"My sweet, sweet wife, how kind and good you have been to me". These were playwright Henrik Ibsen`s last words, when he died iin 1906. After her husband`s death, Suzannah never left the flat. In this powerful, but calm drama (1 x 50 min) we are brought into her mind and we experience how her relationship with the Ibsen must have been.
Suzannah was 19 when, in 1856, she first met the playwright and theatre manager Henrik Ibsen; two years later they were married. The following year saw the birth of their only child, Sigurd. For 27 years the family lived abroad, in Italy and Germany, returning in 1895 to move into a spacious flat in Arbins gate in Kristiania (now Oslo). Henrik Ibsen died in 1906. His last words, addressed to Suzannah, were: ‘My sweet, sweet wife, how kind and good you have been to me’. After her husband’s death, Suzannah never again left the flat. She was convinced that her husband was still alive – invisibly present, together with her. On the morning of 3 April 1914 she too passed quietly away.
‘She lived to make Henrik Ibsen famous. He was the genius, while she had the character,’ says Berit Nesheim, who directed this television film, which is based on Jon Fosse’s story of Suzannah.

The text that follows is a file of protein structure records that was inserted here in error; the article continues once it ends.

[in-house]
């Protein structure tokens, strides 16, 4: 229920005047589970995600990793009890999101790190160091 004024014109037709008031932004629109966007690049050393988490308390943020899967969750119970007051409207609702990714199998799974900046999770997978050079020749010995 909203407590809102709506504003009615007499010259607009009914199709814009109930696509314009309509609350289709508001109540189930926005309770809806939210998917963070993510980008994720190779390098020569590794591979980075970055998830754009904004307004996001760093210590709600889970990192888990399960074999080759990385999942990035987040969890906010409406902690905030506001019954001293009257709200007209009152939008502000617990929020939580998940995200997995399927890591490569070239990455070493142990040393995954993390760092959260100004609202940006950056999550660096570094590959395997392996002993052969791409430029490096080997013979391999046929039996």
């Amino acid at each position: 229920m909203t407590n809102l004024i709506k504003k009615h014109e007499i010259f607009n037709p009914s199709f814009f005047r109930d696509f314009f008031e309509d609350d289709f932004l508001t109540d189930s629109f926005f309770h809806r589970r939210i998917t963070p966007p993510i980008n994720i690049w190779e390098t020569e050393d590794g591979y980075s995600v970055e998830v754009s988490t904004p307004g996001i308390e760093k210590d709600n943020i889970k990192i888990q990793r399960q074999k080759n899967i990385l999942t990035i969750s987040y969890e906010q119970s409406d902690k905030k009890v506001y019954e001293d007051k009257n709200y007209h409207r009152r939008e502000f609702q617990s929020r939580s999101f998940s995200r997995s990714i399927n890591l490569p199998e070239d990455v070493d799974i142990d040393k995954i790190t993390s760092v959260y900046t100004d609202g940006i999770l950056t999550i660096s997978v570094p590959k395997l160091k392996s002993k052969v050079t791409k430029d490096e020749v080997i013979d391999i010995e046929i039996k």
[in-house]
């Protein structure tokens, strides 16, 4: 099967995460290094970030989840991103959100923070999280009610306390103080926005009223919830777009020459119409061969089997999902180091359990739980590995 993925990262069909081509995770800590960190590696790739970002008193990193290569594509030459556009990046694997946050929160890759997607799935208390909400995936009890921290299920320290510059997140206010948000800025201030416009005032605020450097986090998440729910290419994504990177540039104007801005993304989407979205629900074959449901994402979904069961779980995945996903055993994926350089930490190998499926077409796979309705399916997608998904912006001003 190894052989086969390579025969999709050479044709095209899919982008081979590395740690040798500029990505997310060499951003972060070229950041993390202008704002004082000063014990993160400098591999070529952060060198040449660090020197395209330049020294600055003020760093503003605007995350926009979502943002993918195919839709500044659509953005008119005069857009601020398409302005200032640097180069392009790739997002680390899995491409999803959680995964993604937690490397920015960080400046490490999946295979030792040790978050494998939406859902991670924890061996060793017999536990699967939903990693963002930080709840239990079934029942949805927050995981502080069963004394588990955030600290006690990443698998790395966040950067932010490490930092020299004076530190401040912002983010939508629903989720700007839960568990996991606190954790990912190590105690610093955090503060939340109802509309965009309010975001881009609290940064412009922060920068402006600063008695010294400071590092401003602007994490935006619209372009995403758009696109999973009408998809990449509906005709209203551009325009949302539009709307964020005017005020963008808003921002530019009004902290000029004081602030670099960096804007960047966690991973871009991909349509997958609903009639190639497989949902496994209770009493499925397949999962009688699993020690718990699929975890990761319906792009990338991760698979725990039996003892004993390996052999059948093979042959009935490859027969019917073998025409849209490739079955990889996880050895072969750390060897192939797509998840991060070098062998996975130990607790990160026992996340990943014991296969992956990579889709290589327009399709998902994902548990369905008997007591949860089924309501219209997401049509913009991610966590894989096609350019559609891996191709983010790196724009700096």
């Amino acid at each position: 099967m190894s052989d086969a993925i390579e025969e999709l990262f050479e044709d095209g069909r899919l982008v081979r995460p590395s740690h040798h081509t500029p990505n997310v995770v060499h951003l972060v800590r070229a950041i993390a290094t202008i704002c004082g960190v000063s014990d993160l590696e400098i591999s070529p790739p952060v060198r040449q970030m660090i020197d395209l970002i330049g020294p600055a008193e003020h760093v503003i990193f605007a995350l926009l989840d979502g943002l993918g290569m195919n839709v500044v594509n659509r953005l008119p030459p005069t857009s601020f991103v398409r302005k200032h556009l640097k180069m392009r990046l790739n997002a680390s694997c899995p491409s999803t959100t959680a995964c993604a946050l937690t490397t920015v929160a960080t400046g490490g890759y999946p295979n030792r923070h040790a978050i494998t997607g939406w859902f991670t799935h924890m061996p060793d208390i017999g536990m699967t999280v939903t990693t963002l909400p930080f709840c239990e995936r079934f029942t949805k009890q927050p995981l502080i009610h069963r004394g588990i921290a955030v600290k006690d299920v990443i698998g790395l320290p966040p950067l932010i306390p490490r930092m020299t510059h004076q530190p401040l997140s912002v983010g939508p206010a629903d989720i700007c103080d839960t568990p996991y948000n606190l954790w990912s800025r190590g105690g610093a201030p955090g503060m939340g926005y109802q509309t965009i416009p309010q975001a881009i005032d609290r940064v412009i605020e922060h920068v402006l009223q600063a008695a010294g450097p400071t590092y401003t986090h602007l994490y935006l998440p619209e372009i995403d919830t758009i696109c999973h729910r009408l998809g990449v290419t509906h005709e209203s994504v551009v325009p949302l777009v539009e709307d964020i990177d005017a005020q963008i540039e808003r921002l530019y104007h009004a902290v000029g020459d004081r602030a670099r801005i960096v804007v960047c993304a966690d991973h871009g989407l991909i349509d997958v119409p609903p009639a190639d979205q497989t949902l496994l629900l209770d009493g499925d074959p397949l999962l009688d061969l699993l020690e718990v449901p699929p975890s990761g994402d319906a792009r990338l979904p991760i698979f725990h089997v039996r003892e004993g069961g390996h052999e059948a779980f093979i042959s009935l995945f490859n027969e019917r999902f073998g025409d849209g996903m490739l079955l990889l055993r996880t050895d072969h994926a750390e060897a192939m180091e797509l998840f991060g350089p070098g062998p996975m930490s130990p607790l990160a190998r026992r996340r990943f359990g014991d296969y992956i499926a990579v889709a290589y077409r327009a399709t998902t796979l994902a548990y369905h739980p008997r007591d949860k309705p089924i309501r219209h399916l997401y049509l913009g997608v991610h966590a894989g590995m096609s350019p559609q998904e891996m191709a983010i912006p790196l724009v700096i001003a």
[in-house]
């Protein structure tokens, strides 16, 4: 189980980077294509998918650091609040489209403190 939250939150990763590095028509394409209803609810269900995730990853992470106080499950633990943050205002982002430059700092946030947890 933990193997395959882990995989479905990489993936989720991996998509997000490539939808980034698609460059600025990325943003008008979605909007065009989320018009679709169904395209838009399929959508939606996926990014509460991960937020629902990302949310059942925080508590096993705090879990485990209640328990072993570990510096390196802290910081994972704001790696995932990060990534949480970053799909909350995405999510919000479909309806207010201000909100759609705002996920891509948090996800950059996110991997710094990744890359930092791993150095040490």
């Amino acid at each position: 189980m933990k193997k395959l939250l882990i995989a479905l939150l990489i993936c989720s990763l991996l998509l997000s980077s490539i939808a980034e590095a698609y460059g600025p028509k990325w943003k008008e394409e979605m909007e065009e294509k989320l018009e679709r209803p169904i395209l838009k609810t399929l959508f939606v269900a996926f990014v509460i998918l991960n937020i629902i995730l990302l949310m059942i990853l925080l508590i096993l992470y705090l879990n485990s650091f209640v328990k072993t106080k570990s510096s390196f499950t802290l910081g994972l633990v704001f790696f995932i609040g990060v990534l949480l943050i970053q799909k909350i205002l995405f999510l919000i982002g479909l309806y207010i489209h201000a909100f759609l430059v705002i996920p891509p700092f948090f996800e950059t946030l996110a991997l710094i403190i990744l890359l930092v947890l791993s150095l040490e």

Ane Dahl Torp plays the part of the infatuated 19-year-old Suzannah Daae Thoresen, who is waiting for Henrik to come to dinner at her father and stepmother’s home in Bergen.
Hildegun Riise plays Suzannah in midlife, while she waits for her husband and son Sigurd to come back from a stroll through Rome.
An old lady, alone in the flat in Arbins gate, Suzannah sits waiting for Sigurd; it is her birthday. Wenche Foss is brilliant as the lonely widow, crippled with rheumatism.
There is much evidence to suggest that Suzannah was a tower of strength for her husband. The couple had one overriding ambition: to make a success of Henrik Ibsen’s writing. It is rumored that it was she who induced him to write about women, and that, through him, she avidly campaigned for women’s rights.